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The Sabbath by Abraham Joshua Heschel

The Sabbath (1951)

by Abraham Joshua Heschel

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  Turasoir | Jun 17, 2017 |
Abraham Heschel draws an image of the Sabbath from both the Hebrew Bible and the rabbinic interpretations of the scriptures to expound on the idea of the Sabbath being a sanctification of eternal time rather than temporal place. The Sabbath in this sense is not seen so much as a day of rest but as a completion of creation, a necessary part of the whole. The culmination of Heschel’s idea of Sabbath is that Sabbath connects the finite nature of the world with the eternity of time.

The origin of Sabbath rest, according to Heschel, comes from god’s resting on the seventh day of creation. The seventh day however is not just denoted by rest in scripture but by three distinct actions on God’s part; rest, blessing, and a hallowing of the day. Thus the seventh day is not simply a day of rest, but a day with a special significance, not just good as the first six days were, but holy in and of itself. Heschel also describes how the Sabbath did not come about after creation was finished, but as an integral part of the creative order. The day of rest is not a day set aside from creation but an act of creation itself. ( )
  cbradley | May 17, 2012 |
NO OF PAGES: 118 SUB CAT I: Shabbat SUB CAT II: SUB CAT III: DESCRIPTION: The thesis of this book is that Judaism is a religion of time, not space, and the Sabbath symbolizes the sanctification of time, so that "the Sabbaths are our great cathedrals."NOTES: SUBTITLE: Its Meaning for Modern Man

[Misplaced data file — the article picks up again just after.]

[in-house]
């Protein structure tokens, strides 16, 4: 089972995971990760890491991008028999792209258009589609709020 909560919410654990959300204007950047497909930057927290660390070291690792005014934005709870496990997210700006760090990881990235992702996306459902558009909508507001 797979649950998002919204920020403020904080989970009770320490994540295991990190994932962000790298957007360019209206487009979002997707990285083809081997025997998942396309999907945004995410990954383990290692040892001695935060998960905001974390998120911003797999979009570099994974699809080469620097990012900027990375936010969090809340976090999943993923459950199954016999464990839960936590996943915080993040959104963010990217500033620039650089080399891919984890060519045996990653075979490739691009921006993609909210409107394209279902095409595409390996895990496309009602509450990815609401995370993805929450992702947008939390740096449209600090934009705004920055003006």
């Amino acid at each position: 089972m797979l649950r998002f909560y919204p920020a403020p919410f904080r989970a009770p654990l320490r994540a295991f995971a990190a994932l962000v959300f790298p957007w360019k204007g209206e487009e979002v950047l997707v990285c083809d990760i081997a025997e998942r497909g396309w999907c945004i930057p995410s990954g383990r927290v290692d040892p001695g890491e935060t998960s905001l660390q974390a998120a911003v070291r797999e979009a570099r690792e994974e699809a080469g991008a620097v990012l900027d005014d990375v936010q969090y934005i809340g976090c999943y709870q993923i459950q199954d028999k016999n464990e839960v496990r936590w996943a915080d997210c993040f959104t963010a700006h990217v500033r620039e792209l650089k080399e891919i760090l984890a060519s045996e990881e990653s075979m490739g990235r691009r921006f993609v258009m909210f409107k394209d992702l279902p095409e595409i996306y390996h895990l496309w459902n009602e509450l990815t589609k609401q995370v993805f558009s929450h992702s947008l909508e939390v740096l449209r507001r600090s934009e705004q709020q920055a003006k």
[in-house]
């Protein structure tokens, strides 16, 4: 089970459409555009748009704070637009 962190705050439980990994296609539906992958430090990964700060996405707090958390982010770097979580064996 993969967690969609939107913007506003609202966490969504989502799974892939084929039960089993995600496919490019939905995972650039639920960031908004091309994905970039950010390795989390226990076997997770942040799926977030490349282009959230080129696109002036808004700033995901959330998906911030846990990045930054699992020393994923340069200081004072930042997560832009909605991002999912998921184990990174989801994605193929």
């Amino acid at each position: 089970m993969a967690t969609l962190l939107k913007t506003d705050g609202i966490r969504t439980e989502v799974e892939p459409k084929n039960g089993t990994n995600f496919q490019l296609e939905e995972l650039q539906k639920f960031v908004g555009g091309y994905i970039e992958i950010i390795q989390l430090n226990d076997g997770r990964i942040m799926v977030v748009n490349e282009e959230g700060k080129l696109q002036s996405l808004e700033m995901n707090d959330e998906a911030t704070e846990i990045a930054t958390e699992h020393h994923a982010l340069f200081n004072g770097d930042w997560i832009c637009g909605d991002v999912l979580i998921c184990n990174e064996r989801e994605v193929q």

BeitHallel | Feb 18, 2011 |
The Sabbath is 101 pages long, plus there are a few pages of prologue and notes, and it is an extremely compelling 101 pages. Heschel shows us how the Sabbath is an aspect of “sacred time”, and not “sacred space”. He demonstrates within the history of the Sabbath, how Jews have built a foundation of “sacred days”, and how time is sanctified through the Sabbath. Time is an extremely important element in Judaism, from seasons to agriculture, to holidays and rituals, time is the force behind everything, from sunrise to sunset, days to weeks, weeks to months months to the year.

I found The Sabbath to be a profound book, a compelling book, and one that offers so much to ponder within its short length. Heschel offers the reader a unique and extremely strong perspective that they can cling to, and one that can bring them spiritual fulfillment. ( )
  LorriMilli | Jun 21, 2009 |
  icm | Oct 3, 2008 |
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Technical civilization is a man's conquest of space.
The meaning of the Sabbath is to celebrate thime rather than space. Six days a week we live under the tyranny of things of space; on the Sabbath we try to become attuned to holiness in time. It is a day on which we are called upon to share in what is eternal in time, to turn from the results of creation to the mystery of creation; from the world of creation to the creation of the world. (p. 10)

This is our constant problem--how to live with people and remain free, how to live with things and remain independent P.89
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Amazon.com Product Description (ISBN 0374529752, Paperback)

Elegant, passionate, and filled with the love of God's creation, Abraham Joshua Heschel's The Sabbath has been hailed as a classic of Jewish spirituality ever since its original publication-and has been read by thousands of people seeking meaning in modern life. In this brief yet profound meditation on the meaning of the Seventh Day, Heschel introduced the idea of an "architecture of holiness" that appears not in space but in time Judaism, he argues, is a religion of time: it finds meaning not in space and the material things that fill it but in time and the eternity that imbues it, so that "the Sabbaths are our great cathedrals."

(retrieved from Amazon Thu, 12 Mar 2015 18:19:43 -0400)

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